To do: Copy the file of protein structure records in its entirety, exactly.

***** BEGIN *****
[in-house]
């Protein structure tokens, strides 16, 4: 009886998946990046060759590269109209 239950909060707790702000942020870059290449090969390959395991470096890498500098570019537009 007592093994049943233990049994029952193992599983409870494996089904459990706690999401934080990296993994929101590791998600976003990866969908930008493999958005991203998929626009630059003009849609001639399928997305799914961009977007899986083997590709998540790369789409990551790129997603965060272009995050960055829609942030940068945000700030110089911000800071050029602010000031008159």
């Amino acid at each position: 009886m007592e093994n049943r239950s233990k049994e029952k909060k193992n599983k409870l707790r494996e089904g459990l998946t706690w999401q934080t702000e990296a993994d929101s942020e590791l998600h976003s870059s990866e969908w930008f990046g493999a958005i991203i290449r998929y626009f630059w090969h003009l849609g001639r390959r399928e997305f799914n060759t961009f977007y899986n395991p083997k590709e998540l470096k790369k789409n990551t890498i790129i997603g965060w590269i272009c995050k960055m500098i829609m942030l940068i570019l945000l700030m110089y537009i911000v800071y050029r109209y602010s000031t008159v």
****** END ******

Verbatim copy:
[in-house]
């Protein structure tokens, strides 16, 4: 009886998946990046060759590269109209 239950909060707790702000942020870059290449090969390959395991470096890498500098570019537009 007592093994049943233990049994029952193992599983409870494996089904459990706690999401934080990296993994929101590791998600976003990866969908930008493999958005991203998929626009630059003009849609001639399928997305799914961009977007899986083997590709998540790369789409990551790129997603965060272009995050960055829609942030940068945000700030110089911000800071050029602010000031008159």
């Amino acid at each position: 009886m007592e093994n049943r239950s233990k049994e029952k909060k193992n599983k409870l707790r494996e089904g459990l998946t706690w999401q934080t702000e990296a993994d929101s942020e590791l998600h976003s870059s990866e969908w930008f990046g493999a958005i991203i290449r998929y626009f630059w090969h003009l849609g001639r390959r399928e997305f799914n060759t961009f977007y899986n395991p083997k590709e998540l470096k790369k789409n990551t890498i790129i997603g965060w590269i272009c995050k960055m500098i829609m942030l940068i570019l945000l700030m110089y537009i911000v800071y050029r109209y602010s000031t008159v």